I just had to share my amazing story with you

For eight long years, this 36-year-old father-of-one lived in such agonising pain, he dreaded being touched, or worse, bumping into someone, because a dreadful pain would shoot up, threatening to consume him. Photo/VERAH OKEYO

What you need to know:

  • What would you do if your body ached so much, you were unable to sleep for more than an hour every night, for eight years?
  • Ask Joseph Muoria.

For eight long years, this 36-year-old father-of-one lived in such agonising pain, he dreaded being touched, or worse, bumping into someone, because a dreadful pain would shoot up, threatening to consume him. What made his situation even worse was the fact that even some of the country’s top doctors were unable to figure out what was causing the pain.

“I spent more than 3.6 million shillings, moving from hospital to hospital and doctor to doctor, but none was able to find out what I was suffering from,” he says.

The irony in Joseph’s story is that when he stumbled on a doctor who finally deciphered the puzzle that had become his illness, it took less than an hour to make a diagnosis, and only Sh21,000 to treat.

Joseph is sharing his story in the hope that should there be anyone else living with this excruciating condition that most doctors seem to be unfamiliar with, he or she will get help much faster than he did.

Who would have thought?

Joseph stretches out his left hand, and shows us his middle finger, which has a tiny scar at the tip. Underneath that scar was the source of his pain; a small tumour, which he would later learn is called glomus tumour, a rare benign growth found in the blood vessels.

The pain came knocking in early 2006. Joseph was helping a colleague lift a table at work. Suddenly, he felt a sharp pain, like a needle prick on the tip of his finger. His reaction was reflexive: He let go of the table immediately.

Curious, he looked at his finger, and seeing no cut, felt the edges of the table, looking for nails or any sharp object that may have pricked him. There was none.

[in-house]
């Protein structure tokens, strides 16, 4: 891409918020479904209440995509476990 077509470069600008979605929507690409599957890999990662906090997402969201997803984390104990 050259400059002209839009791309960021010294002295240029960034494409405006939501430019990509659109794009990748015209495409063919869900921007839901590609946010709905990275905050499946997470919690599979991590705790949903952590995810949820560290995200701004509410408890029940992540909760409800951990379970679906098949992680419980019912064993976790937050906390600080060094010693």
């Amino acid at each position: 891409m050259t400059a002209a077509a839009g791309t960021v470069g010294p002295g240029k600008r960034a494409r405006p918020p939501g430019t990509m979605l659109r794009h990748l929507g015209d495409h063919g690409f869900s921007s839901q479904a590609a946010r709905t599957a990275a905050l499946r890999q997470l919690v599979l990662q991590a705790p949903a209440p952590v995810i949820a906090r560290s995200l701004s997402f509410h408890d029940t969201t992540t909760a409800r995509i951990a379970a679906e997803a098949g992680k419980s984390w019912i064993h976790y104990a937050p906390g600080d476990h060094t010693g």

“I brushed the pain off and did not give it any more thought,” he says.

Towards the end of August that year, whenever he carried something heavy using his left hand, the pain would shoot through his finger again.

“The pain on my finger was becoming intense with each passing day and was spreading to my back,” he says.

Then working at a reputed medical training institution in the country, he went to see one of the doctors there. This consultation would mark the beginning of a string of appointments with various doctors for eight years, with no help forthcoming

The ‘diagnosis’ from this first doctor calmed him down.

“He assured me that mine was a small problem that a few painkillers would cure and went ahead to prescribe tablets, which I diligently took.”

After two weeks, there was change, alright: The pain had increased. Whenever anything touched his left hand or left side of his back, he would cringe with pain, pain that took about 15 minutes to subside.

He went back to the same hospital and sought the help of a different doctor. He suggested an X-ray to see if there as a broken bone, but there was none. He was given more painkillers that he was to take for a month, but they did not help.

By then, the pain was no longer periodical; it had become a constant companion.